18 August 2006

 The Fat and the Starving

By Gwynne Dyer

Being fat is the new normal, but it won’t last. The global surge in overweight people is concentrated among lower-income city-dwellers, and some may choose to slim down as they climb further up the income scale. (“You can never be too rich or too slim.”) But the real guarantee of a slimmer world, unfortunately, is climate change.

“Obesity is the norm globally, and under-nutrition, while still important in a few countries and in (certain groups) in many others, is no longer the dominant disease,” said Dr. Barry Popkin of the University of North Carolina this week at a conference in Queensland, Australia. Dr Popkin studies “nutrition transition,” the changes that accompany the shift from a traditional rural diet to a modern urban diet, and he has concluded that thanks to high-speed urbanisation, the fat now outnumber the starving.

We have grown accustomed to Americans who look almost perfectly spherical, and we are seeing more and more Europeans who seem to aspire to the same goal. Popkin’s point is that this is not due to some moral failure in the American and European populations, but to the changes that come with urbanisation: higher incomes, mass marketing of processed foods, and work patterns involving much less physical labour. His proof is that the rates of obesity in developing countries undergoing rapid urbanisation are rapidly catching up with the levels in the rich countries.

Mexicans of all ages and both sexes are now on average as fat as Americans. In Kuwait, Thailand and Tunisia, 25 to 50 percent of the population are suffering not only developed-world levels of obesity, but also similar plagues of “non-communicable” obesity-related diseases like diabetes and heart failure. South African and Egyptian women are as fat as American women (although their men lag behind their American counterparts).

In some places, specific local factors play a role as well. In much of Africa, for example, fatness in women was traditionally seen as testimony to the wealth and generosity of their husbands, and recent research in South Africa has revealed a new, additional factor: the fear that being slim will make people think you have AIDS.

Half of all women in South Africa are overweight, compared to only a third of South African men, and the problem is particularly acute among black women, one-third of whom are clinically obese. “Regretfully,” says Tessa van der Merwe of the International Association for the Study of Obesity, “there is a perception that if a black woman is thin, she might have HIV/AIDS or that her husband can’t afford to feed her well.” So South Africans, with far lower average incomes than Americans, are only 20 percent less overweight than people in the United States, generally conceded to be the world’s fattest country.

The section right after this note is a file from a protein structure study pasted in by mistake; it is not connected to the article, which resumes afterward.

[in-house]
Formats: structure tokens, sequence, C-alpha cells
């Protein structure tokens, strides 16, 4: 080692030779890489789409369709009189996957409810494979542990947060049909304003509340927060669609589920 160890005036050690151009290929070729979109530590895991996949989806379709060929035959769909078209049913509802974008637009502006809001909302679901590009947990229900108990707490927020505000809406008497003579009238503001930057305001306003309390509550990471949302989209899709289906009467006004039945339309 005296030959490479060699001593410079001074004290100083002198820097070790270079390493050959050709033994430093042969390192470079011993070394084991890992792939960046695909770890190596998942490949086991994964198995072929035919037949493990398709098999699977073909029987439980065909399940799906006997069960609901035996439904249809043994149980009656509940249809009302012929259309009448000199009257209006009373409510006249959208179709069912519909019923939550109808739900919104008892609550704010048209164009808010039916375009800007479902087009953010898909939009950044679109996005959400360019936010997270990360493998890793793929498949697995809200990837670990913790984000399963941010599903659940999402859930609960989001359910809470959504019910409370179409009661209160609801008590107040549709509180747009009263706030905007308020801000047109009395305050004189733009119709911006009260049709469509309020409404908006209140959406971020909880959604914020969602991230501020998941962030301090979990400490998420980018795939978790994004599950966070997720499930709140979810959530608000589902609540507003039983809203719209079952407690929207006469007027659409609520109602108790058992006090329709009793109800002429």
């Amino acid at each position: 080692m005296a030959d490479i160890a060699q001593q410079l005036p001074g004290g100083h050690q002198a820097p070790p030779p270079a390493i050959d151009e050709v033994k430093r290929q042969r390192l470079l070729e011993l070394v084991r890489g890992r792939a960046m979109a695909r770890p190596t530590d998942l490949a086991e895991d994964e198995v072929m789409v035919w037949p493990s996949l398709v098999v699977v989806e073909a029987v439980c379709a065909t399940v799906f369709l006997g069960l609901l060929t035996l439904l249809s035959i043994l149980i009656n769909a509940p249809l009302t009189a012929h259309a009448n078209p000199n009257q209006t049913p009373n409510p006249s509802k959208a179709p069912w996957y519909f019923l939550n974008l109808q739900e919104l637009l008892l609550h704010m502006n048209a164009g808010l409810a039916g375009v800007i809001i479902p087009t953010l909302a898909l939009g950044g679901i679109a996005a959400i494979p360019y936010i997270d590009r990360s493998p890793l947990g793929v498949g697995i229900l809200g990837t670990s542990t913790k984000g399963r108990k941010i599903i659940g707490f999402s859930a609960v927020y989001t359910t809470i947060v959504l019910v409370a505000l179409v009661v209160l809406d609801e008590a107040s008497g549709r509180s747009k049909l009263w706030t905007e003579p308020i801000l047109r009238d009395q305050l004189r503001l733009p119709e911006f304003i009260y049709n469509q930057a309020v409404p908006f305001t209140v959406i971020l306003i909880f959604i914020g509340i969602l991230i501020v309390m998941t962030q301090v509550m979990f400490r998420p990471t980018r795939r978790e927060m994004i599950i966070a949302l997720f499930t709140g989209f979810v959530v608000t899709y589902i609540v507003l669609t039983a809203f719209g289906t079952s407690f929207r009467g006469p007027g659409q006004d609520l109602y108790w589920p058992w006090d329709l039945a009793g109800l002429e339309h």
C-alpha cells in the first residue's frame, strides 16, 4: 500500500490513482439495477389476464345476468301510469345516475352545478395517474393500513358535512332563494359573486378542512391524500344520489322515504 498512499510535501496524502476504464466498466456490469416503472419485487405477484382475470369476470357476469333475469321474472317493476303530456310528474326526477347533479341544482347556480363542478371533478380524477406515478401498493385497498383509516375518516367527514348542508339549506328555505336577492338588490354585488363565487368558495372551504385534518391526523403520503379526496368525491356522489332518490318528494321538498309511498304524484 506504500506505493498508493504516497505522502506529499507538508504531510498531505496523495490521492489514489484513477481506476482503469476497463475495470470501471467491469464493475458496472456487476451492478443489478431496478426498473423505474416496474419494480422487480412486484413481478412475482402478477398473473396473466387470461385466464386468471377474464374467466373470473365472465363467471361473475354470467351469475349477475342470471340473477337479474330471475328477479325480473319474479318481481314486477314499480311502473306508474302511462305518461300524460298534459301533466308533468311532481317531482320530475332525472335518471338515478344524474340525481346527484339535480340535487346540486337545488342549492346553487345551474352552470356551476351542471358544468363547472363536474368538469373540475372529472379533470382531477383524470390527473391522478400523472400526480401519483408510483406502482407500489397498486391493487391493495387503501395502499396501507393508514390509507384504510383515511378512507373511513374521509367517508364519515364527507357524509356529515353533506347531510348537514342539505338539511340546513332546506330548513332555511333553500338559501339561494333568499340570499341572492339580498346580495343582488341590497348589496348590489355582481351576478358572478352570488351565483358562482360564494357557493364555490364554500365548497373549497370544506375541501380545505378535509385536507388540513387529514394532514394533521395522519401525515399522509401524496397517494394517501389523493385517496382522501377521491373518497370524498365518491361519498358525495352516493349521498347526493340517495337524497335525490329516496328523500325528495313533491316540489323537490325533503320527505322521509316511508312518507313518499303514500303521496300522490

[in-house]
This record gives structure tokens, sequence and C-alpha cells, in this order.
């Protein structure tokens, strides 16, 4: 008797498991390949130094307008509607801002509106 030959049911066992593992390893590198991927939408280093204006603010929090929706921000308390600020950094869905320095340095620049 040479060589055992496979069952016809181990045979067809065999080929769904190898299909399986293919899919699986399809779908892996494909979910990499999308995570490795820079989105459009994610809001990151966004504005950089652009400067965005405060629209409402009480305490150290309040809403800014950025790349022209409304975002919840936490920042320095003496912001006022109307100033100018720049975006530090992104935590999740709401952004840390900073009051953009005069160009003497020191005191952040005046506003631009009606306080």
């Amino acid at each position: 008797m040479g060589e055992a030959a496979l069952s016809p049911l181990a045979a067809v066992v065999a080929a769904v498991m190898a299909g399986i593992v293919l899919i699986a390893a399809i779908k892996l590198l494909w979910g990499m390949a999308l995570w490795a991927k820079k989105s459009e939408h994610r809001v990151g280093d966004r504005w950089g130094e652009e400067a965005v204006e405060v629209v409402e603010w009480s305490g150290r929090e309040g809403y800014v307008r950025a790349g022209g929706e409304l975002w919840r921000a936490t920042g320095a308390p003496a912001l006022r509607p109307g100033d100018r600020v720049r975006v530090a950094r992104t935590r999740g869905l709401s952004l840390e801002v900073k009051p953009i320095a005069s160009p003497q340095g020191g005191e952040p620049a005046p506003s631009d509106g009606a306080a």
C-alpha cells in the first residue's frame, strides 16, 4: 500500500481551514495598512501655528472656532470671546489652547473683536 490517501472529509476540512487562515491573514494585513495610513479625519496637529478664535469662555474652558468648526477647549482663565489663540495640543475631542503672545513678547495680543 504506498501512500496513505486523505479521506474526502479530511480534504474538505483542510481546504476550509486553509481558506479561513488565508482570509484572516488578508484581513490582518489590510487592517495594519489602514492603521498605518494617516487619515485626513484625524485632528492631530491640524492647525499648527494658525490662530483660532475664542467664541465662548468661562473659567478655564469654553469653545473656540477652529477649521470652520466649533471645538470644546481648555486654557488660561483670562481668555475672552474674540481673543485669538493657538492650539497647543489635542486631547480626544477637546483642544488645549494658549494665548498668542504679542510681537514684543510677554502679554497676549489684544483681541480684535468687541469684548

But the shift in dietary patterns and the consequent rise in obesity among the urban population affect the great majority of lower- and middle-income countries in Asia, the Middle East, Africa and Latin America. Moreover, this is happening at a much earlier point in the economic and social development of these countries than was the case in the “old rich” countries.

The typical pattern in nineteenth-century Europe was that the high-income groups put on weight first. (Think of the stereotypical cartoon plutocrat — he’s always fat.) Only much later, when cheap fats and sweeteners became generally available to the working class, did the urban poor start to bulk up as the rich slimmed down. But this pattern is now kicking in at a point in countries’ development where malnutrition is still widespread.

In urban Brazil, for example, the poor are now on average significantly fatter than the rich, even though the same slum households may also still contain some malnourished people. Urban adults in China and Indonesia are twice as likely to be obese as rural adults. In the Congo, city-dwellers are SIX times likelier to be fat.

It’s not a pretty picture — a world full of Michelin men and women — but the alternative is worse: a world of very hungry people. And the alternative, alas, is far more likely by the end of this century.

Cheap and plentiful food for the urban masses of a multi-billion-population world is an astonishing achievement, but it is probably in its last few decades. Most of the world’s great fisheries are nearing collapse due to overfishing and pollution, and a couple have already died (like the Grand Banks off Newfoundland). More worrisome still is the likely impact of global warming on the great agricultural regions that feed most of those billions of people, like the Chinese river valleys, the American Midwest, and the north Indian plain.

A couple of years ago Dr Jyoti Parikh, director of IRADe (Integrated Research for Action and Development), a New Delhi-based NGO, did a detailed study for the World Bank about the probable effects on Indian agriculture of a two-degree (Celsius) rise in average temperature. The impact was different for different regions of the country, of course, but she concluded that overall Indian food production would be about one-quarter less than at present.

The world is probably going to get considerably hotter than that, and most of the other great bread-baskets of the world will be similarly affected. Obesity is not our long-term problem.